More than two dozen states will move to restrict abortions following the Supreme Court’s Friday ruling that overturned Roe v. Wade and Planned Parenthood v. Casey.
The Guttmacher Institute, a research group, says that 13 states have “trigger laws” that bar most abortions that will take effect immediately after the ruling Friday. They are Arkansas, Idaho, Kentucky, Louisiana, Mississippi, Missouri, North Dakota, Oklahoma, South Dakota, Tennessee, Texas, Utah, and Wyoming.
Five more states had respective bans on abortion from the time before the Roe v. Wade ruling in 1973. They include Alabama, Arizona, Michigan, West Virginia, and Wisconsin.
Georgia, Iowa, Ohio, and South Carolina, according to the Institute, have laws that ban abortions after the 6-week mark. Those laws will be revisited after the overturning of Roe v. Wade.
Meanwhile, the legislatures of Florida, Indiana, Montana, and Nebraska appear likely to ban abortion based on previous and current efforts, the group says.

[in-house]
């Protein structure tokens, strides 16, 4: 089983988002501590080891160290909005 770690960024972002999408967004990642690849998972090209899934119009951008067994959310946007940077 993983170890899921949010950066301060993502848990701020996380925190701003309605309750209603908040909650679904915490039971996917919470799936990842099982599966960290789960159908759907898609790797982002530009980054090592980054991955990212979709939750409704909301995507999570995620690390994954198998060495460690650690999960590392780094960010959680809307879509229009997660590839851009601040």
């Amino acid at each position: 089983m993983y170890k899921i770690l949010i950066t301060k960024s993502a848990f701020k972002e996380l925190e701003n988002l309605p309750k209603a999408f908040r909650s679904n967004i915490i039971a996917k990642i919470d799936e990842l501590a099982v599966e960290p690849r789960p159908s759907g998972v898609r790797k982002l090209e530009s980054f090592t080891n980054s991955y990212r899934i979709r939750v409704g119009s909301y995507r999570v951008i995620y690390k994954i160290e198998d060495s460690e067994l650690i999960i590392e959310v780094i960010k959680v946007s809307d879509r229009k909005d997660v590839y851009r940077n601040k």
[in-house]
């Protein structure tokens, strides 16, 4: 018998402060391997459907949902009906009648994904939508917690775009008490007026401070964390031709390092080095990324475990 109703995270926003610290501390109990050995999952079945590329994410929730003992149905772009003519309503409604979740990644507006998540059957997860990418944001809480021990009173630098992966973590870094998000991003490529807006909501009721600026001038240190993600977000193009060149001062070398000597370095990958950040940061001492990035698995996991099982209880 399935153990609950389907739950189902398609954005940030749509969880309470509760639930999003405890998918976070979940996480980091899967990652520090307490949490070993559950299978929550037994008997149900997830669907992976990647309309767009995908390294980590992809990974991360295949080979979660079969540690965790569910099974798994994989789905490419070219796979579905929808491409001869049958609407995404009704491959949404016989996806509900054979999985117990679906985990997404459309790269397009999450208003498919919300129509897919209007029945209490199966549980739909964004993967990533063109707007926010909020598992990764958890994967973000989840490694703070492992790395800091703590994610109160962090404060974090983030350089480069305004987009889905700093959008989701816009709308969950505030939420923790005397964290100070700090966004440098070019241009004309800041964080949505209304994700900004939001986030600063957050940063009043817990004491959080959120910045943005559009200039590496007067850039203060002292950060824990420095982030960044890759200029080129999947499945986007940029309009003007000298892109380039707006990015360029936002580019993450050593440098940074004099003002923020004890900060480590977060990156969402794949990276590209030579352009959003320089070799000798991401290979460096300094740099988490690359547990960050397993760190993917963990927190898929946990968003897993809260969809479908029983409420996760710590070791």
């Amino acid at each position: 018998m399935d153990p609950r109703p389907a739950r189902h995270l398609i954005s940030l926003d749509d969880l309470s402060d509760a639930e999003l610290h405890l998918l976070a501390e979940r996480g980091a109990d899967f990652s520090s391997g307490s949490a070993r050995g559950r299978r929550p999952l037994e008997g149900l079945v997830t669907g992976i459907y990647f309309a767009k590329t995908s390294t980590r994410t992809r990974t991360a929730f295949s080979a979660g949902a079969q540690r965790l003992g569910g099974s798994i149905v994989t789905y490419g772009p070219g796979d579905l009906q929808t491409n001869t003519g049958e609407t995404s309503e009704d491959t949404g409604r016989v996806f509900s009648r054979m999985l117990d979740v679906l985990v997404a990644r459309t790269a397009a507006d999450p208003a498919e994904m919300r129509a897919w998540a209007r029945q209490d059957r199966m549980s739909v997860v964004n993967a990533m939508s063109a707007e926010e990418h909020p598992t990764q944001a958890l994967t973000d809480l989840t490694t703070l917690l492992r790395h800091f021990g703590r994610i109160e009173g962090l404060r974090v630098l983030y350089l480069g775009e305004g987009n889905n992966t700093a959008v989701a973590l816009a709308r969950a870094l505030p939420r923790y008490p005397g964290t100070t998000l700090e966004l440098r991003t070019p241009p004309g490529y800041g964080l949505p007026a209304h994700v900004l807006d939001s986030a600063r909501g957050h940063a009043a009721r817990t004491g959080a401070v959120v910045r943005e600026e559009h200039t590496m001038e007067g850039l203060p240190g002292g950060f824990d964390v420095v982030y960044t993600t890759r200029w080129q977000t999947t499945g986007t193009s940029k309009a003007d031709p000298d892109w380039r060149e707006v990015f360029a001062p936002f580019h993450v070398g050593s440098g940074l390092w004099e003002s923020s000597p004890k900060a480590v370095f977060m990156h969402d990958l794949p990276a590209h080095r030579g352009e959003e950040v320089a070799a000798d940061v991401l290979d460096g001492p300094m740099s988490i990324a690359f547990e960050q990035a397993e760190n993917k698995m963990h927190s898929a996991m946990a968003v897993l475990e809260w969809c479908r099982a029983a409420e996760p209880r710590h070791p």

Overall, 26 of 50 U.S. states are likely or certain to ban abortion after the ruling was handed down Friday, the Institute says.
“Beyond the 26 states certain or likely to attempt to ban abortion immediately, other states have demonstrated hostility toward abortion by adopting multiple restrictions in the past, but are not likely to ban abortion in the near future. Notably, North Carolina has a pre-Roe abortion ban in place, but it is unclear if the state’s law would be implemented quickly. However, this analysis may change in the next few years,” according to the institute’s website.
The Center for Reproductive Rights, a pro-abortion group, estimates that 25 states are likely to ban abortion. That group believes that Montana, Iowa, and Florida will not—but that North Carolina and Pennsylvania will.
Supreme Court Justice Samuel Alito, in an opinion for the majority Friday, wrote that Roe and Planned Parenthood v. Casey, the 1992 decision that reaffirmed Roe, was incorrect on the day it was decided and must be overturned. The authority to regulate abortion doesn’t rest in the court system, he argued, adding that only legislatures have that power.